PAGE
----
How well are your particular industries doing when it comes to creating new bioproducts, and what could be done to help or enhance your progress further? (for example, government policy, or private investment)
The forest industry, including UPM, seems to be well underway regarding the creation of new bioproducts. Based on the industry’s core competence in sourcing and processing sustainably produced biomass, various companies have established their own programs towards biofuels, biochemicals, and biomaterials. Given the size of the leading players, bioproduct-related initiatives are typically scalable, which will help in the long run in making significant contributions to the bioeconomy.
Covid-19 has shown that fast and far-reaching regulatory measures are possible. The EU should be at the forefront of a global initiative on climate actions. External costs on climate and the environment need to be internalised, a CO2-tax being one possible instrument. Politics needs to steer transformation towards circularity and sufficiency, by incentivising / mandating the concept of ‘reduce, reuse, recycle, and replace’. Renewable carbon is the key to achieving the EU-target of climate-neutrality by 2050.
Do you see the circular bioeconomy as having an important role in the post Covid-19 world?
The Covid-19 crisis has shown the vulnerability of today’s global supply chains. The bioeconomy concept is targeting shorter and often regional supply chains, which are more resilient towards potential disruptions. Additional benefits are short transportation distances, reduced lead-time, reduction in inventory, and overall significant reduction of the carbon footprint.
Secondly, Covid-19 has sensitised consumers regarding the importance of healthy and sustainable products. It will be crucial to intensify stakeholder communication and to allow end-consumers to easily differentiate between sustainable and non-sustainable products.
Lastly, the pandemic has shown that fast and extensive regulatory measures are possible, if required. In order to achieve the 2050 EU climate-neutrality target it will be of utmost importance to quickly establish a legislative framework that will allow the phasing out of fossil carbon from today’s value chains.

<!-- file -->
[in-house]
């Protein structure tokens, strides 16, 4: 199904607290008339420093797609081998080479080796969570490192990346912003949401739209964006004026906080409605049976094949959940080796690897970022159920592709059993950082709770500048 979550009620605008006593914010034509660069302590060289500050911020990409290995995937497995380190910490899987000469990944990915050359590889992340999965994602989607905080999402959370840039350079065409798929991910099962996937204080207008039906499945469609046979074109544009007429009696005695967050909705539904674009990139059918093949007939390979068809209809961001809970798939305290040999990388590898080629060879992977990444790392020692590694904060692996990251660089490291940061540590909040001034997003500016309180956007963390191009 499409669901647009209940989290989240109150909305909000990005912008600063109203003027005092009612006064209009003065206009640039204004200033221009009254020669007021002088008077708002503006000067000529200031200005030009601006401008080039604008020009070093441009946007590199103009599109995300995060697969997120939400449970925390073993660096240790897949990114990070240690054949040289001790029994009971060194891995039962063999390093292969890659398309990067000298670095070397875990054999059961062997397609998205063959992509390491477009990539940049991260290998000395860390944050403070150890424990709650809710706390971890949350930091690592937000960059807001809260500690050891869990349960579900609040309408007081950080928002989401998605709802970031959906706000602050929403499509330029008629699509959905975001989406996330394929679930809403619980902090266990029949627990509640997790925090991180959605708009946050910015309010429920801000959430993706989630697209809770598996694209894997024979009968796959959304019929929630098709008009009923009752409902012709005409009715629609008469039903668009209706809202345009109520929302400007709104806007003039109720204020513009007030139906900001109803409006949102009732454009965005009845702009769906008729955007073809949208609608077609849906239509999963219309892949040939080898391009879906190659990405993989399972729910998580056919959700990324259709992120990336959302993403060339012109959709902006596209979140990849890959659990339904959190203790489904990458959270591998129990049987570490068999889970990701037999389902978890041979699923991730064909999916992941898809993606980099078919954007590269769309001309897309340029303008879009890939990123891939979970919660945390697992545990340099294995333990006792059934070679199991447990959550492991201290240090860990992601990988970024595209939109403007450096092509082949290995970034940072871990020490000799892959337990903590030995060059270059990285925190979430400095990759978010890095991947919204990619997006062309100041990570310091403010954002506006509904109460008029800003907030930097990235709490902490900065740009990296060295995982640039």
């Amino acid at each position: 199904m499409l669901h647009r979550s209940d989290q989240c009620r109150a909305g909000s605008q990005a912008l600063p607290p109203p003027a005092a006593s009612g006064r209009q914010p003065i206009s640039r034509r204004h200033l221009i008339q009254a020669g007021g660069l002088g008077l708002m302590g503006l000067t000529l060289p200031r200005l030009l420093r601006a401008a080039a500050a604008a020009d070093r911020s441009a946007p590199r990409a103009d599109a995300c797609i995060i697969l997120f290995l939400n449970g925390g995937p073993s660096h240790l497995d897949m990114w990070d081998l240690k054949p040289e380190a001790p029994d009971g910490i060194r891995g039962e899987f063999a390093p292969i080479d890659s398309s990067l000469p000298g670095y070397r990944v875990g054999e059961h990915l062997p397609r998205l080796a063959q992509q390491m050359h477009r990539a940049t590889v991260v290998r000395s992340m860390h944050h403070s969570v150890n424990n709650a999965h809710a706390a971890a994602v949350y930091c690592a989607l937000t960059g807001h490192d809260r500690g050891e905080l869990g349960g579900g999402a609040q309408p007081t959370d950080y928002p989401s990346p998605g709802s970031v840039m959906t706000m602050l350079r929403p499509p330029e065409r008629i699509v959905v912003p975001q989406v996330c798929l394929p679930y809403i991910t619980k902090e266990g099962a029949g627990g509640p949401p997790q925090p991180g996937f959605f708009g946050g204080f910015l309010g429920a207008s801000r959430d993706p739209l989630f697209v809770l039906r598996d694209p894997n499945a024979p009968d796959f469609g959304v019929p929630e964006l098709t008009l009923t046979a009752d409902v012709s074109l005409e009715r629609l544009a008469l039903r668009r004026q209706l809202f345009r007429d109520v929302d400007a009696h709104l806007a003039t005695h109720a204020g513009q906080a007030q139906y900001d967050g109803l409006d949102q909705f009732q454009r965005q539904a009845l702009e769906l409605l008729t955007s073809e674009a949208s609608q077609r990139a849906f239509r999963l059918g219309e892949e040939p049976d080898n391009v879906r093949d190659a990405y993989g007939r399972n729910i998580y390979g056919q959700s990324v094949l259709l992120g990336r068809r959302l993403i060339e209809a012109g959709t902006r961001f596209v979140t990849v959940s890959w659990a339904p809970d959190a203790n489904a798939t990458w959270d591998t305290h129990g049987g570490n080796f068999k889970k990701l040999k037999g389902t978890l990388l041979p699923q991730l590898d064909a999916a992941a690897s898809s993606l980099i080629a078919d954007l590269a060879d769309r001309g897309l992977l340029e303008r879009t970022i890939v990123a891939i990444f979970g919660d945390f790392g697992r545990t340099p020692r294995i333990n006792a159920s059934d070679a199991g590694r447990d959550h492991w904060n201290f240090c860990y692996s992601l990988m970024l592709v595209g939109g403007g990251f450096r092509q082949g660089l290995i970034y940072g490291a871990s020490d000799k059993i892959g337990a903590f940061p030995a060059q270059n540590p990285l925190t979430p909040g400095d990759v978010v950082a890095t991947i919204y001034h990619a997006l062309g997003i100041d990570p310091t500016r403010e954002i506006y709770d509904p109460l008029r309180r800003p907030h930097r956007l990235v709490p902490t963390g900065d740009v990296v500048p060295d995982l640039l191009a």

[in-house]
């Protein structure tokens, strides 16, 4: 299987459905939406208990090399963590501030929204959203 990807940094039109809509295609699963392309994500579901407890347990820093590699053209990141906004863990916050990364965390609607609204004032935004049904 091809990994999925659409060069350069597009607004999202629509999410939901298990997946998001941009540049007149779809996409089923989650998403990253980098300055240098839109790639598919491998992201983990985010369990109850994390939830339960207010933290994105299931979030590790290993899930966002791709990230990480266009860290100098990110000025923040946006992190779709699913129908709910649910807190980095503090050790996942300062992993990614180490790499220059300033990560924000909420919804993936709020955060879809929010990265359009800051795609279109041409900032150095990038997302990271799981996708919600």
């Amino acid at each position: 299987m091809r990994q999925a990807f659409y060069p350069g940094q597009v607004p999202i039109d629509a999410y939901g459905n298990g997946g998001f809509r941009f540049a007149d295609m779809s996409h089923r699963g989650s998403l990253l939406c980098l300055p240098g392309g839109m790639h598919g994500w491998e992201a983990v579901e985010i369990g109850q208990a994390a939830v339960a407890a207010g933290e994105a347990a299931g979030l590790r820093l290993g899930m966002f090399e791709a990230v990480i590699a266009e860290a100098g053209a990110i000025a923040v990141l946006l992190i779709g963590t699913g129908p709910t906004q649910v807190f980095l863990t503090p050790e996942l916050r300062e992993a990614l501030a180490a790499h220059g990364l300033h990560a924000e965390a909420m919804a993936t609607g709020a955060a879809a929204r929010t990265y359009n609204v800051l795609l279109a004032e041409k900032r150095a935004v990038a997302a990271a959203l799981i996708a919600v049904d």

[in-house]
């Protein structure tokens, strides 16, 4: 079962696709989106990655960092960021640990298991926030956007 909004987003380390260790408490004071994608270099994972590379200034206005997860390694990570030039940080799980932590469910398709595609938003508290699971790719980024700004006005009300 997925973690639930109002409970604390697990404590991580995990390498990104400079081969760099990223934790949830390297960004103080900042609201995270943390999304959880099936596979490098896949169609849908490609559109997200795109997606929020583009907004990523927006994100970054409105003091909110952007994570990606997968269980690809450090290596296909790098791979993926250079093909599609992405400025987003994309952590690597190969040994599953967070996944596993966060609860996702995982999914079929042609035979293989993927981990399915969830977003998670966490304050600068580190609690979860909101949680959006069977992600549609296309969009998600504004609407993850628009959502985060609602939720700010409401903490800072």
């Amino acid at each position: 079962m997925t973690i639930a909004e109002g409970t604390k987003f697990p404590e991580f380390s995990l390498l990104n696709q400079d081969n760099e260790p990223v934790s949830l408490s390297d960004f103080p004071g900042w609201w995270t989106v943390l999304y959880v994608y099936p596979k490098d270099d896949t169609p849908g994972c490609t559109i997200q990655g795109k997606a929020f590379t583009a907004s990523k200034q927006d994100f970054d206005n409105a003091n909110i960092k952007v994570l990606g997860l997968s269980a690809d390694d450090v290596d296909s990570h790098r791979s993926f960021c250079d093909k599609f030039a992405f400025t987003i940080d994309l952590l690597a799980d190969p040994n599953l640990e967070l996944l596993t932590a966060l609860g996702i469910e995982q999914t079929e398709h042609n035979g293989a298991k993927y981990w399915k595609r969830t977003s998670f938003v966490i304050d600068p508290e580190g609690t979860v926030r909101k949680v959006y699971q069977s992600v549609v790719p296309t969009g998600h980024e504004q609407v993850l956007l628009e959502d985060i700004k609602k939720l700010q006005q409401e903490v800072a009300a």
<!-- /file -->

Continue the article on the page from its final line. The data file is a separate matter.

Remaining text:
As the bioeconomy can provide solutions to many challenges, it has the potential to emerge from the crisis even stronger than before.
The World Bioeconomy Forum has a diverse range of high-level speakers and panelists, what are you hoping to achieve by taking part in the event, and what are your hopes for the future of the circular bioeconomy?
This year’s World Bioeconomy Forum has a remarkable line-up of contributors, from politics, industry, and academia. I am more than confident that there will be plenty of opportunities for getting new insights and inspiration. With more and more renewable solutions becoming available to the market, and new technologies maturing, my hope is that all stakeholders, but especially politics take bold steps in further developing the circular bioeconomy. We should not forget that ultimately consumers will be the key driver. Keeping consumers informed about the benefits of the circular bioeconomy will be critical.
The “Bioproducts around us” session of the event will also include a presentation from Michael Carus, Founder and Managing Director of nova-Institue, and a Biobased value chains panel discussion moderated by research leader Ludo Diels, Flemish Institute for Technological Research. The panel will include speakers from top companies in the bioeconomy like Niklas von Weymarn, CEO, Metsä Spring, Alois Kindler, Principal Scientist, BASF, Alex Michine, Founder and CEO, Metgen, Eddie Peace, Leader, Bioproduct Development, West Fraser, Bruno Gorrini, Principal Researcher in Bioforest, Arauco.
Five Minutes With… is a series of interviews being run by the WCBEF to highlight some of the high-level speakers and panellists taking part in the event this year. To view the whole full day programme and register for the event please visit http://www.wcbef.com/